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Daniel Andrews China trip draws ‘secrecy’ criticism

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A trip to China by Victorian Premier Daniel Andrews has drawn criticism over 'secrecy' after no journalists were invited.
Daniel Andrews China trip

A Daniel Andrews China trip has drawn criticism for ‘secrecy’ after no journalists were invited. The Victorian Premier is visiting China this week to discuss cultural and economic ties.

It’s not the only recent visit by an Australian politician – Foreign Minister Penny Wong visited China late last year and WA Premier Mark McGowan is also planning a trip.

However, Andrews’ trip has attracted controversy over its relative secrecy. Here’s what you need to know.

Australia’s ties with China

China is Australia’s largest trading partner.

The relationship has become strained in the past few years and China has imposed a number of restrictions on Australian exports.

However, there have been recent signs of greater engagement. PM Anthony Albanese met with Chinese President Xi Jinping at the G20 summit last year, the first leaders meeting since 2016, and Albanese has said he will visit China if invited.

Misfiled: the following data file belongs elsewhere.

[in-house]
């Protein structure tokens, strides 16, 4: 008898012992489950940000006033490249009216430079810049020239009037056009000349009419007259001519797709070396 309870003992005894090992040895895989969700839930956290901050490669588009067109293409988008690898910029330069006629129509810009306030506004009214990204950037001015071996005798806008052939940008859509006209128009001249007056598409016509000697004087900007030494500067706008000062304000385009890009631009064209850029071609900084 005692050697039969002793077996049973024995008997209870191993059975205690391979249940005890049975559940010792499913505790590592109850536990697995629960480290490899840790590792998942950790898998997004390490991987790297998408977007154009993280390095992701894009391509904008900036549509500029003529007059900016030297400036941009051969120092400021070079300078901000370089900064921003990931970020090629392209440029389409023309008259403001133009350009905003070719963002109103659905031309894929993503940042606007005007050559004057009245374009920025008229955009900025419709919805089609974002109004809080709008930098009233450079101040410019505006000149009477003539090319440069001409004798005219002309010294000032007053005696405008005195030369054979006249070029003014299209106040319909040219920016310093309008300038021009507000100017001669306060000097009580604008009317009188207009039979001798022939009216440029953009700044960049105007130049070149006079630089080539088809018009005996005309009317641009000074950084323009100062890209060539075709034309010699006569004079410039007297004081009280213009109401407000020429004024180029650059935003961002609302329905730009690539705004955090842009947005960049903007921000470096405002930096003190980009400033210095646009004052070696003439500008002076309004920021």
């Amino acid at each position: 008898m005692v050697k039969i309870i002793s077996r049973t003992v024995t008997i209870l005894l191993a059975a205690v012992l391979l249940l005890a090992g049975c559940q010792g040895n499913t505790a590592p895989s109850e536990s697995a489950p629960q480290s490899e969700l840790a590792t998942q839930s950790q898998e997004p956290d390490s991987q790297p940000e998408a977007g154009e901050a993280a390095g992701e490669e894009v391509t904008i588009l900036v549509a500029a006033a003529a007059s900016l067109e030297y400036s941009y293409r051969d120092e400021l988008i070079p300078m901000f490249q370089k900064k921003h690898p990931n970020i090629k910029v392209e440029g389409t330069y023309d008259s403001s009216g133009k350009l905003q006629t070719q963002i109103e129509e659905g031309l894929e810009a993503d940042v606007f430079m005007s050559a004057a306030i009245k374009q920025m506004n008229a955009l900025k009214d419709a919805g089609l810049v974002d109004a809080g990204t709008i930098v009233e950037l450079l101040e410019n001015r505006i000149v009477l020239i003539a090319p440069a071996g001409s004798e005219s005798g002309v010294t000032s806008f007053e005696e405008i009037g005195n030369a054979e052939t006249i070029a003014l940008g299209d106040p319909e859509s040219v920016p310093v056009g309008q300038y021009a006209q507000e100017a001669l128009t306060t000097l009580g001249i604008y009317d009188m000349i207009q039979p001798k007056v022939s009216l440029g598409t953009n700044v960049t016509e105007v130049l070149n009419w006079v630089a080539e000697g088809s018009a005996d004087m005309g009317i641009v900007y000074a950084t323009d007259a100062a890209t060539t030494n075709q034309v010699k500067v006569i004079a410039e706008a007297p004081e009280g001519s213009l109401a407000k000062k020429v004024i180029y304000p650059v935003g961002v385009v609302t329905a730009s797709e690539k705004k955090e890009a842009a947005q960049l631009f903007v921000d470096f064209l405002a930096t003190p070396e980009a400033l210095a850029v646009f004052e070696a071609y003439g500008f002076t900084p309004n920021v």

Victoria’s ties with China

China is also Victoria’s largest trading partner and the Andrews Government has a record of seeking to engage with China.

In 2018, Andrews announced an agreement to accept Chinese Government funding for Victorian infrastructure projects under a Chinese global investment program known as the ‘Belt and Road Initiative’. The Morrison Government intervened to cancel this arrangement in 2021 arguing it was against Australia’s national interests.

Daniel Andrews China trip

Andrews’ trip to China – his seventh as Premier, but his first since 2019 – was announced on Sunday.

A Victorian Government statement said Andrews would meet with officials “to discuss our long-held trade and cultural ties”.

No Australian journalists were invited to accompany Andrews on the trip and minimal details were provided.

Trip draws criticism

The Victorian Opposition has not criticised the trip itself but has criticised Andrews for being “secretive” about the details and not inviting Victorian business or university leaders.

Karen Percy, Media President of the journalists’ union the Media, Entertainment and Arts Alliance (MEAA) said it was “deeply disappointing” no journalists were invited. “A visit to a crucial trading partner at a crucial time needs media scrutiny.”

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